"Dinner at the White House"
An excerpt from Washington's Golden Age
by Joseph Dalton
Tonight would be intimate and off the record, but dinner with the Roosevelts in the White House family quarters was still an occasion and Hope Ridings Miller took, nothing casually.
Before leaving her desk at the Washington Post, she phoned her husband Lee to make sure he’d finished his rounds with patients and also on his way back to their 16th Street apartment. Returning home to change from office clothes into evening attire was part of Hope’s regular work routine. Collecting Lee wasn’t. But whether she went solo or coupled, her evenings were usually spent “going about,” as she often put it. A cocktail party or two, an embassy reception, or a formal dinner at a private residence, she was invited to everything. And the next morning she'd be alone with the typewriter, recounting the names and titles of whom she saw and what they were talking about. This evening at the White House would be unique though, and spouses were essential.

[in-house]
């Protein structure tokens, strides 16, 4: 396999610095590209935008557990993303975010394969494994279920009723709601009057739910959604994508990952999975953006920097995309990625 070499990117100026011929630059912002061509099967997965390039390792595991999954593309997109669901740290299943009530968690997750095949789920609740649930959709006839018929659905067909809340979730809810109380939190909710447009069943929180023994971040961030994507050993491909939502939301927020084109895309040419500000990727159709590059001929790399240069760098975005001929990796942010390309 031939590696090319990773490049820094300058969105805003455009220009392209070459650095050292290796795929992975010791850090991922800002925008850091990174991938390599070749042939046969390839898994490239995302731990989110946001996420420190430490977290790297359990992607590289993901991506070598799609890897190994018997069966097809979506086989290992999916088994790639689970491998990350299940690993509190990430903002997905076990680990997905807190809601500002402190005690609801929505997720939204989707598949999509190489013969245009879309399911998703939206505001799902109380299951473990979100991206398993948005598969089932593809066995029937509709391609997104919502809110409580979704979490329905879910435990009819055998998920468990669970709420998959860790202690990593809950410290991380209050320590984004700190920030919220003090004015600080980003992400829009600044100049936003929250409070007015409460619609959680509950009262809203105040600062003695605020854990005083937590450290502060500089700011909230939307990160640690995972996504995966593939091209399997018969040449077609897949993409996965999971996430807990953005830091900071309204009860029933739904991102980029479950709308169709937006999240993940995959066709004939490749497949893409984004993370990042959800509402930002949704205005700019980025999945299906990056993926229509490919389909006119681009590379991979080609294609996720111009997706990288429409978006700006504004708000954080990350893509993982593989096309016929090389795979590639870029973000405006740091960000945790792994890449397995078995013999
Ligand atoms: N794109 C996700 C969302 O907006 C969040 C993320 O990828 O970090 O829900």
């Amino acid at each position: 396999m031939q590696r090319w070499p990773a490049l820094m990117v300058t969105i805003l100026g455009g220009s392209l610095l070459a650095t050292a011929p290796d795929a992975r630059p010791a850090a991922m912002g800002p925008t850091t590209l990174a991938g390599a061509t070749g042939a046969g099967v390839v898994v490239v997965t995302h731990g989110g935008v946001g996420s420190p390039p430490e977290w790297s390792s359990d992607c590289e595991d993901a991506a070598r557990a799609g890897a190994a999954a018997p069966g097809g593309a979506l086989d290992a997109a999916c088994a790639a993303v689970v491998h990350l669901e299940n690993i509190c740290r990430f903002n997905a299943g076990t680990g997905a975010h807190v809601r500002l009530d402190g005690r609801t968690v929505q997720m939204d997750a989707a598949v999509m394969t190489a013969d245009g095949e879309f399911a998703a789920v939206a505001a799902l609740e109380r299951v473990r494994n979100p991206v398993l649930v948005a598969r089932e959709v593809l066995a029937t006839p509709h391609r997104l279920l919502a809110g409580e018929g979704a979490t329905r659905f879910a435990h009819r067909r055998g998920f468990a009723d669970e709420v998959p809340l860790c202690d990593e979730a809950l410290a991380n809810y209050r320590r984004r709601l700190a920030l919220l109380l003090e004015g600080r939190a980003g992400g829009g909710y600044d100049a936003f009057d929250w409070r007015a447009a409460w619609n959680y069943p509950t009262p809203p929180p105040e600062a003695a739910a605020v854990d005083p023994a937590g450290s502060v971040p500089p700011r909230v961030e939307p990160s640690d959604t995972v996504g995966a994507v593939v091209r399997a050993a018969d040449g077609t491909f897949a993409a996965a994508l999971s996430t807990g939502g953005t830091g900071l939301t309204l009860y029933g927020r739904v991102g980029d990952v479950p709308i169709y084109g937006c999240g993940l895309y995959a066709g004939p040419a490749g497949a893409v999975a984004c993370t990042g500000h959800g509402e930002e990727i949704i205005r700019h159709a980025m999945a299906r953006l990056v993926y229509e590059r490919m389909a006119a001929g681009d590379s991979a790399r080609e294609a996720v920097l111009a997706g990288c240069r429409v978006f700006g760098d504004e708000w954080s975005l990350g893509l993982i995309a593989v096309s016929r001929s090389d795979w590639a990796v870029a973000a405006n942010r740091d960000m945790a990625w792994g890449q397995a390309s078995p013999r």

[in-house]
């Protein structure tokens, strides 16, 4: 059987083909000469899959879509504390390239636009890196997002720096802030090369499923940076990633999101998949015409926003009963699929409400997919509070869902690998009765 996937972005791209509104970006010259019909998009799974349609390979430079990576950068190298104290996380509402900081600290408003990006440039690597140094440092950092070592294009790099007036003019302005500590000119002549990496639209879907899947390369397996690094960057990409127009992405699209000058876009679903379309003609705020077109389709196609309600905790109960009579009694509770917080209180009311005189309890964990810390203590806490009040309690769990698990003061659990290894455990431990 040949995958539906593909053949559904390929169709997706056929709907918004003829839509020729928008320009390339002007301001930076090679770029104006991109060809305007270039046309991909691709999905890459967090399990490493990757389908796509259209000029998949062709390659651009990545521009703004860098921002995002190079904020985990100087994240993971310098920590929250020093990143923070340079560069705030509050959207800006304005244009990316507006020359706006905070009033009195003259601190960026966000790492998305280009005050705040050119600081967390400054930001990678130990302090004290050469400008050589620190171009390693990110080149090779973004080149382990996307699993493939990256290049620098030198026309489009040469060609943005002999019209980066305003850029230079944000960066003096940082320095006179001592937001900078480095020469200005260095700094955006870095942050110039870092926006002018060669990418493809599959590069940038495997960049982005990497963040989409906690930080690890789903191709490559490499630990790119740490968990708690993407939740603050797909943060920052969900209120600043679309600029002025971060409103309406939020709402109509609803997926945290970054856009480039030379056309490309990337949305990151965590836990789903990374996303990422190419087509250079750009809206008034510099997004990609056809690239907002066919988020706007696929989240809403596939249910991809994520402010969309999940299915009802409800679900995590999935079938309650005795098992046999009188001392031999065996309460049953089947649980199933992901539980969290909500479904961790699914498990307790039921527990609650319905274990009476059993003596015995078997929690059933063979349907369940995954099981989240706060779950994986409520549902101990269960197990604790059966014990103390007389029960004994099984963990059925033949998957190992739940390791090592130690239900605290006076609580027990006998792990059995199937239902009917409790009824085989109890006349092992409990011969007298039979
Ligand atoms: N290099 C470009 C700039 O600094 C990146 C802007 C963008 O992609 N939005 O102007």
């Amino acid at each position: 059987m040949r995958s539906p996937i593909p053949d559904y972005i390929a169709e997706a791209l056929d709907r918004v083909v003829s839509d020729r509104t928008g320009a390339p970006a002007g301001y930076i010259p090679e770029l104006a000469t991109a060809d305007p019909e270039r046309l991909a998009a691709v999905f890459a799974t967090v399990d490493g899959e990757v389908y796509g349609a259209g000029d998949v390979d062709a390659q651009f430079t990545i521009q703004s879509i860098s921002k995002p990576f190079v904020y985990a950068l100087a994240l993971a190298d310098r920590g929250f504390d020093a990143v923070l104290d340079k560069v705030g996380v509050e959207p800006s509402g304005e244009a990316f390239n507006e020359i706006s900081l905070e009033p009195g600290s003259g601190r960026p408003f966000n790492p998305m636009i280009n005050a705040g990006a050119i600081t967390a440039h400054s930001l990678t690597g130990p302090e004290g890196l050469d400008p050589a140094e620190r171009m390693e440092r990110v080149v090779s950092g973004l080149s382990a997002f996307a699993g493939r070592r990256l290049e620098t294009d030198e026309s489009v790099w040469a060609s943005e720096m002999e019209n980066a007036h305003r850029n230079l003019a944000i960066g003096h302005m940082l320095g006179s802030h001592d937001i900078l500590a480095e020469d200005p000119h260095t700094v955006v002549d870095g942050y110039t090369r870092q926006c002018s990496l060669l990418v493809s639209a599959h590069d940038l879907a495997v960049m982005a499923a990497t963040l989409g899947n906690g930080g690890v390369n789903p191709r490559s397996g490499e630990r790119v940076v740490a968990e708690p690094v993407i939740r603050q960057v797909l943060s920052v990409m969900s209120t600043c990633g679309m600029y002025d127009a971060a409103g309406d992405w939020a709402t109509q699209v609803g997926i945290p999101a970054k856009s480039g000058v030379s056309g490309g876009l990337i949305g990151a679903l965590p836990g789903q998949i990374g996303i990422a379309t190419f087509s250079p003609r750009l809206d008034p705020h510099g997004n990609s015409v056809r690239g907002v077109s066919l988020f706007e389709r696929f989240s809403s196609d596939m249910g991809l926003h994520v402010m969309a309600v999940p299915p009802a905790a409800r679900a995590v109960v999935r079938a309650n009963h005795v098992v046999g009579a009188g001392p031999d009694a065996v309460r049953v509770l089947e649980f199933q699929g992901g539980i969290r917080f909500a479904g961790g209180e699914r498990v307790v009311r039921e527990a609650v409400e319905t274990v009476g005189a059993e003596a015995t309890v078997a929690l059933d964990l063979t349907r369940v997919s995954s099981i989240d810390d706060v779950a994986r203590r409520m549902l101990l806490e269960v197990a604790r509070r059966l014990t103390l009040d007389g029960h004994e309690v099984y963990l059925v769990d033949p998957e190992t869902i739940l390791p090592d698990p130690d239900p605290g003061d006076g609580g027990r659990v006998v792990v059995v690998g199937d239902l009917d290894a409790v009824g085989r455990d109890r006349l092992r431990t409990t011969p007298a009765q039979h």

The dance for the Fourth Estate was one of the White House’s lighter affairs. In past seasons the Millers had been part of the throng of 1,500 reporters and editors who enjoyed an evening of beer and dancing at the executive mansion. But now they were invited to come early for dinner, a tradition reserved for the top officers of the various press organizations. The Millers were still in their early thirties and had only been in Washington for six years. Prominence had come quickly. As president of the Women's National Press Club, Hope would sit alongside leaders—all men—of the White House Correspondent’s Association, National Press Club, and the Gridiron.
Joseph Dalton has been a journalist and critic since 2002. During the 1990s he was a record producer. Among his projects were the collections "Gay American Composers" volumes one and two, and "Lesbian American Composers." He also led a three-year research initiative into the effects of AIDS on American music.
Joseph will be on the retreat team for Gay Spirit Camp (July 29 through August 4). Our thanks to him for permission to reproduce this exerpt. Copies of Washington's Golden Age are available in our gift shop.